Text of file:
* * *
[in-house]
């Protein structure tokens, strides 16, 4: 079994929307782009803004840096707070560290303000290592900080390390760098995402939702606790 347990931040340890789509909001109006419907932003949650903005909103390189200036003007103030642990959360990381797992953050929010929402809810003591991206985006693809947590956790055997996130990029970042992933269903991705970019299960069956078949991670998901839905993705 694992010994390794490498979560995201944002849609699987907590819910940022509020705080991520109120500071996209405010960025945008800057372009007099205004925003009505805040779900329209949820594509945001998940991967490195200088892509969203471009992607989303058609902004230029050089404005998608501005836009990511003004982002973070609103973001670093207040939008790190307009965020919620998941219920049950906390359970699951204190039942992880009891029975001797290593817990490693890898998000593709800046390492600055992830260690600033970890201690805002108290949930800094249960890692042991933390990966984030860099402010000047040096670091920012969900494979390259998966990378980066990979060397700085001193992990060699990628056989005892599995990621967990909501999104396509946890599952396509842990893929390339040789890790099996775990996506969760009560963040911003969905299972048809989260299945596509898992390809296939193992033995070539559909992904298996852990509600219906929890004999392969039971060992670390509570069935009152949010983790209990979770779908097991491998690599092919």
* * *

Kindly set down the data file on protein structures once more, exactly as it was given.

[in-house]
């Protein structure tokens, strides 16, 4: 079994929307782009803004840096707070560290303000290592900080390390760098995402939702606790 347990931040340890789509909001109006419907932003949650903005909103390189200036003007103030642990959360990381797992953050929010929402809810003591991206985006693809947590956790055997996130990029970042992933269903991705970019299960069956078949991670998901839905993705 694992010994390794490498979560995201944002849609699987907590819910940022509020705080991520109120500071996209405010960025945008800057372009007099205004925003009505805040779900329209949820594509945001998940991967490195200088892509969203471009992607989303058609902004230029050089404005998608501005836009990511003004982002973070609103973001670093207040939008790190307009965020919620998941219920049950906390359970699951204190039942992880009891029975001797290593817990490693890898998000593709800046390492600055992830260690600033970890201690805002108290949930800094249960890692042991933390990966984030860099402010000047040096670091920012969900494979390259998966990378980066990979060397700085001193992990060699990628056989005892599995990621967990909501999104396509946890599952396509842990893929390339040789890790099996775990996506969760009560963040911003969905299972048809989260299945596509898992390809296939193992033995070539559909992904298996852990509600219906929890004999392969039971060992670390509570069935009152949010983790209990979770779908097991491998690599092919």